Ship passenger charged with abuse sent home
JUNEAU - A cruise ship passenger charged in August with six felony sex crimes against a 15-year-old boy will be required to live in Washington state for the next five years, according to court records.
John T. Johnson, 61, of Pacific, Wash., agreed to plead guilty to a single felony count of first-degree indecent exposure. A Ketchikan grand jury indicted him on two counts of first-degree sexual assault, two counts of second-degree sexual abuse of a minor, one count of attempted first-degree sexual assault and one count of attempted second-degree sexual abuse of a minor.
Following the terms of Johnson's plea agreement, Superior Court Judge Patricia Collins permitted the time Johnson has been held since his Aug. 25 arrest in Skagway as his jail time. She sentenced him to five years in prison, but suspended all but 100 days.
As conditions of his five-year probation, he will be required to live in Washington, have no contact with the victim or victim's family and comply with sex offender registration laws for 15 years.
Johnson appeared in court Monday to enter the plea, but Collins postponed the hearings to make sure she understood Johnson's sex-offender registration requirements.
Thane Road repaired after landslide
JUNEAU - Normal two-lane traffic was expected for the length of Thane Road this morning.
A Dec. 1 landslide on the Gastineau Channel side of the road forced traffic into one lane just beyond the designated avalanche area. The landslide was near enough to the road that it left the guardrail hanging over the edge.
Alaska Department of Transportation Regional Maintenance Manager Mike Coffey said repairs were virtually complete late Thursday, with only some unobtrusive cleanup remaining to be done.
DOT hired Channel Construction of Juneau last Friday as the low bidder to repair the hill. The company began work Monday and was given 10 days to complete the project and rebuild the collapsed hill with rock.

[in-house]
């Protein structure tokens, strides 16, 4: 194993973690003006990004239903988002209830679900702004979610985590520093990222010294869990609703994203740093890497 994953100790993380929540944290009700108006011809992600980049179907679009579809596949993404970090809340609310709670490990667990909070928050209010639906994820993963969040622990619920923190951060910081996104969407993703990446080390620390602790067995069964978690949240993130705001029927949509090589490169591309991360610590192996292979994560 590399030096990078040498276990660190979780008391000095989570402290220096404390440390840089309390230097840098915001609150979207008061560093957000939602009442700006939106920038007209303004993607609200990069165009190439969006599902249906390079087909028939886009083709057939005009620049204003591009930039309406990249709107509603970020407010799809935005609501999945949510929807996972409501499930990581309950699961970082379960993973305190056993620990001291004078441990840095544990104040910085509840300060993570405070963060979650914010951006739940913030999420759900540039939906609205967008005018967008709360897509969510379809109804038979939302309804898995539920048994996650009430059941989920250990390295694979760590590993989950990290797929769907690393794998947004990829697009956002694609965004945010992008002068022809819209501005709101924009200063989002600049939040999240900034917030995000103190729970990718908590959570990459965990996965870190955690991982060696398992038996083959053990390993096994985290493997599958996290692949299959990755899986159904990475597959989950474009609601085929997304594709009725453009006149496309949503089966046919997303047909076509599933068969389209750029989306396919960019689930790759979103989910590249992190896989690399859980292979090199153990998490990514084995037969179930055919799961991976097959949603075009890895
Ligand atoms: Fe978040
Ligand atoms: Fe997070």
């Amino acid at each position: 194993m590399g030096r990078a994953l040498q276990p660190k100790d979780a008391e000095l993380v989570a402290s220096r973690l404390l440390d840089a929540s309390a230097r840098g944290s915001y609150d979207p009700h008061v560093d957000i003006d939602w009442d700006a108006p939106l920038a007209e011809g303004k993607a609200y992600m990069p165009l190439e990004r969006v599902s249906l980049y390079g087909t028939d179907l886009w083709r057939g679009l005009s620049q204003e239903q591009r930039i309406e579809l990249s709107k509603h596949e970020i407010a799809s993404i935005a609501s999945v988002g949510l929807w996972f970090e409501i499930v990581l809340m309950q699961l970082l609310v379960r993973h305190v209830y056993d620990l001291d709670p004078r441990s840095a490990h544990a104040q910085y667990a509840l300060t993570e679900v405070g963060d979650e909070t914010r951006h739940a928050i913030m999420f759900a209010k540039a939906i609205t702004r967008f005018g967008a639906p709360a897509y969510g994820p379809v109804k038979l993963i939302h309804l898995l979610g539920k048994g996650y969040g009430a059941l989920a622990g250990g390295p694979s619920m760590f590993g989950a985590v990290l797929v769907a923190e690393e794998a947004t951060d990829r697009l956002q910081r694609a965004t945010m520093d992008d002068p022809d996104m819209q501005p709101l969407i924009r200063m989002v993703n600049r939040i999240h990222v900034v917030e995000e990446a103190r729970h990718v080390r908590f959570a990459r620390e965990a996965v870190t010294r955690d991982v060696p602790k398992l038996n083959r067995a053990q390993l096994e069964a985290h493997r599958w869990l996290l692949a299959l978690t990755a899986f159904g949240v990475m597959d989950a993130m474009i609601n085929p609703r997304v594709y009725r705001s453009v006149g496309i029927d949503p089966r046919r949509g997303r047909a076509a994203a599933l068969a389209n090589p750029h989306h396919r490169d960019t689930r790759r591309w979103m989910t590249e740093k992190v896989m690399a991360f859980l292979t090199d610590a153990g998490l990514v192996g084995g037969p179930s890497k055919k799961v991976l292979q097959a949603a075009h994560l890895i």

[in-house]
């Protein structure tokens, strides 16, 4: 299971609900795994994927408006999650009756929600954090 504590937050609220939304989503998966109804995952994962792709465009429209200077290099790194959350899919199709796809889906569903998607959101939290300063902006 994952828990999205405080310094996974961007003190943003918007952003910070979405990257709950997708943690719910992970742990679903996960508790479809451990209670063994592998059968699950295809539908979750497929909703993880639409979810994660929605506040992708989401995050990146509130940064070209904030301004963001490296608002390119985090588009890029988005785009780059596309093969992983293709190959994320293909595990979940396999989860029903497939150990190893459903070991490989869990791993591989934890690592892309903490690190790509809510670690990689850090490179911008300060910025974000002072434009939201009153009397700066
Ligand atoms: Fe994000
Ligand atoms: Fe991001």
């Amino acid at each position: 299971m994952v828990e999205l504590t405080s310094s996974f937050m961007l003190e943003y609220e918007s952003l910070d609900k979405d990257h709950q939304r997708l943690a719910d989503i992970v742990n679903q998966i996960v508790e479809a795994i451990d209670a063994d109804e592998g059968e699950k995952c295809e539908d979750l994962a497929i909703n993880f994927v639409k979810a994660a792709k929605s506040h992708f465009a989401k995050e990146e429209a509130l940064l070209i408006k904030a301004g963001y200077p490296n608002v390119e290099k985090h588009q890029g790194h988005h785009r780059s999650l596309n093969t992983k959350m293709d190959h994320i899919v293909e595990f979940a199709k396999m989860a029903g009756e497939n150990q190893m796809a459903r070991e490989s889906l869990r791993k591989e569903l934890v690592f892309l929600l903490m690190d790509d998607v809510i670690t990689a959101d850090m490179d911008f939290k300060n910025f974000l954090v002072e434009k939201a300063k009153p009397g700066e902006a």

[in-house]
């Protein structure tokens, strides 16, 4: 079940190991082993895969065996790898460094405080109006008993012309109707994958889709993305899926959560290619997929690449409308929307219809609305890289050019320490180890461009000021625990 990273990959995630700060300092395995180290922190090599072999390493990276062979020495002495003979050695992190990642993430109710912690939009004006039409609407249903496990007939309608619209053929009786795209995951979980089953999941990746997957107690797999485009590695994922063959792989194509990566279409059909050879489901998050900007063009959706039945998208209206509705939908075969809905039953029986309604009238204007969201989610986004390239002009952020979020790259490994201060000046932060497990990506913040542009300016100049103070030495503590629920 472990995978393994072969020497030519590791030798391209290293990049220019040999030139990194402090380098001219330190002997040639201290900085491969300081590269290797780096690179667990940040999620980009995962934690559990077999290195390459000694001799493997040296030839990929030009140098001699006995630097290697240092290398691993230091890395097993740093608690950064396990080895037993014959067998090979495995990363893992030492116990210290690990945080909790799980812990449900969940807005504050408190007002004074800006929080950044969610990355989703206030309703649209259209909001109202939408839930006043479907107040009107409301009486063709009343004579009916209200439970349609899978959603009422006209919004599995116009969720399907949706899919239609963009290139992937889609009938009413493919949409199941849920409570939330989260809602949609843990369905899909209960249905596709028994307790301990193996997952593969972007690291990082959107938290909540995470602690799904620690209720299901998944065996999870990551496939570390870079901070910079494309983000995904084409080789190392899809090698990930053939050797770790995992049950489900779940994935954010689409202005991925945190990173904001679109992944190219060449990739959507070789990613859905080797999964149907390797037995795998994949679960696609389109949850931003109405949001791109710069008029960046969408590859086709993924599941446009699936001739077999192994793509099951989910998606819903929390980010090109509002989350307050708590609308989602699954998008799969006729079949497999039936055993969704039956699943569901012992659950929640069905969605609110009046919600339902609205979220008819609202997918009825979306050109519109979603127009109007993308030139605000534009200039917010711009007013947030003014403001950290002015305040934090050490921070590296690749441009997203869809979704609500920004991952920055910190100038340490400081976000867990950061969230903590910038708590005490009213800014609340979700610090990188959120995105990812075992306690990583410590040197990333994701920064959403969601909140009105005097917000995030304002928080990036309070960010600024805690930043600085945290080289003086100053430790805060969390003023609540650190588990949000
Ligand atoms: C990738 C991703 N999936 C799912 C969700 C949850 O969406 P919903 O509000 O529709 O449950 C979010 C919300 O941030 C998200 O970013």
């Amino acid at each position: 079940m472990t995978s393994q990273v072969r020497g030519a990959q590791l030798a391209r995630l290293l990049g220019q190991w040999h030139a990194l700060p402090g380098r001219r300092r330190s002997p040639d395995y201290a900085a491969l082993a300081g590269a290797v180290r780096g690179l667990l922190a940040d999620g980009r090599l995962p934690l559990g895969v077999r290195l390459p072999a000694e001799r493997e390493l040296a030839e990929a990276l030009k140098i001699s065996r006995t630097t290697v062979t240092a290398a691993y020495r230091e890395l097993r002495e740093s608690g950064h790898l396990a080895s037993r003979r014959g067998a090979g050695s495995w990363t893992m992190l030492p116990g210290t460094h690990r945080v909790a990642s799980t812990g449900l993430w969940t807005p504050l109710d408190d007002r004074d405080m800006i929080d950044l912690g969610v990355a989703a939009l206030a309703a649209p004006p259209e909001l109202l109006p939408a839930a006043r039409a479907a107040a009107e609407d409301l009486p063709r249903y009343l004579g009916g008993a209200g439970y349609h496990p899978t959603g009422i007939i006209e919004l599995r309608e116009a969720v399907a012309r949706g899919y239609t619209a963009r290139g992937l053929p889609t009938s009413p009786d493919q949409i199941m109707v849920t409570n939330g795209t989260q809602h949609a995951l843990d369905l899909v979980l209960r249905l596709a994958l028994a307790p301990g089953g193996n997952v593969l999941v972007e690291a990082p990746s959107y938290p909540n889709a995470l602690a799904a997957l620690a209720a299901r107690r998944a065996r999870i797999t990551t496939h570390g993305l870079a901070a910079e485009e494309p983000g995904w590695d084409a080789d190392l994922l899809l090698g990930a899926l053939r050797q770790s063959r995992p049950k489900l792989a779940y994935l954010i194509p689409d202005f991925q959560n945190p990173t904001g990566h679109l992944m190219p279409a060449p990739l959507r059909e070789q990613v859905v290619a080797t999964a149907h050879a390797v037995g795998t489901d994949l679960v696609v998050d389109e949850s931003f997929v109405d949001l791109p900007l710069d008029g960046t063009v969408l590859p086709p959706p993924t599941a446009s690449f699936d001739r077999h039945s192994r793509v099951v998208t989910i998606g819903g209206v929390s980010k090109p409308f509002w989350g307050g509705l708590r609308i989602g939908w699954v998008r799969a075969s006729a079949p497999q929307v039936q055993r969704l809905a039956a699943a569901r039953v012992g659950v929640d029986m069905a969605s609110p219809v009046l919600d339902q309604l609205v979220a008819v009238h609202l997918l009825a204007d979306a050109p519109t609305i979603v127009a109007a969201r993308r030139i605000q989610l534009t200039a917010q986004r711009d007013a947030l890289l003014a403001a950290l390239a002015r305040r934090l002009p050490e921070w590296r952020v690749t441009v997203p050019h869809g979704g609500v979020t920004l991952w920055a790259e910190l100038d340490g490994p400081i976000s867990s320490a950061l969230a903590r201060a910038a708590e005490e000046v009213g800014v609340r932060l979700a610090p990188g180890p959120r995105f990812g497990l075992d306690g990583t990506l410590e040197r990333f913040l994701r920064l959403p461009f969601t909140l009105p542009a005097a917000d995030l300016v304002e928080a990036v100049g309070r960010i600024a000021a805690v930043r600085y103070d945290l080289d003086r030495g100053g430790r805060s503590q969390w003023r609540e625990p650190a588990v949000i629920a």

The project cost the state $90,000.
Accident call turns into North Douglas search
JUNEAU - Police searched the shoreline along North Douglas Highway Thursday and found one of two men who allegedly fled the scene of a single-vehicle accident.
They found 23-year-old Adam Cormany in a Douglas residence, and later arrested him on misdemeanor charges of driving while intoxicated and leaving the scene of an accident. Officers could not locate a second man who appeared to have a cut along the right side of his face.
Police determined Cormany was driving a 1998 Plymouth Neon involved in the accident, reported at 1:26 a.m., about one-quarter mile north of the bridge. They reported trying to track two men who fled the scene.
Cormany was booked into Lemon Creek Correctional Center.
Forest Service approves Madan timber sale
JUNEAU - The U.S. Forest Service has approved the sale of about 27 million board feet of timber near Wrangell Island.
The agency denied two appeals to the final environmental impact statement for the Madan Timber sale and dismissed a third for lack of standing. The four-year sale covering 2,100 acres on the mainland near the island is scheduled to be offered in fall of 2005.
Environmentalists have pro-tested 18 miles of new logging road included in the sale. The Forest Service plans to keep nine miles of road open following the sale.
Man accused of molesting 10-year-old
JUNEAU - A 32-year-old Juneau man is being held at Lemon Creek Correctional Center in lieu of $20,000 bail after police arrested him on four counts of first-degree sexual abuse of a minor.
Delaney A. Kahklen Jr. is accused of having sexual intercourse with a 10-year-old girl on four occasions since he moved to Juneau in July.
The most recent incident allegedly occurred Dec. 6 and led to an investigation by Juneau police, according to court records.
A conviction for a single count of first-degree sexual assault of a minor carries a sentence of up to 30 years in prison, according to Alaska law.
Planning commissioners approve gravel pit
JUNEAU - The Juneau Planning Commission late Tuesday night approved a conditional use permit to allow sand and gravel extraction on city property in Hidden Valley in the Lemon Creek area.
The 30-acre site is located on the west side of Lemon Creek, about 1.2 miles from the intersection of Anka Street and Glacier Highway.
The engineering department estimates it may contain up to 1.64 million cubic yards of material.
Planning Supervisor Peter Freer reported that test holes have demonstrated that the material is a suitable mix of cobbles and boulders in gravelly sand.
The pit was projected to have a working life of 10 to 15 years.
The joint state and city pit behind Costco has an estimated two years of remaining inventory, and projects in the area will continue to demand sand and gravel, Freer reported.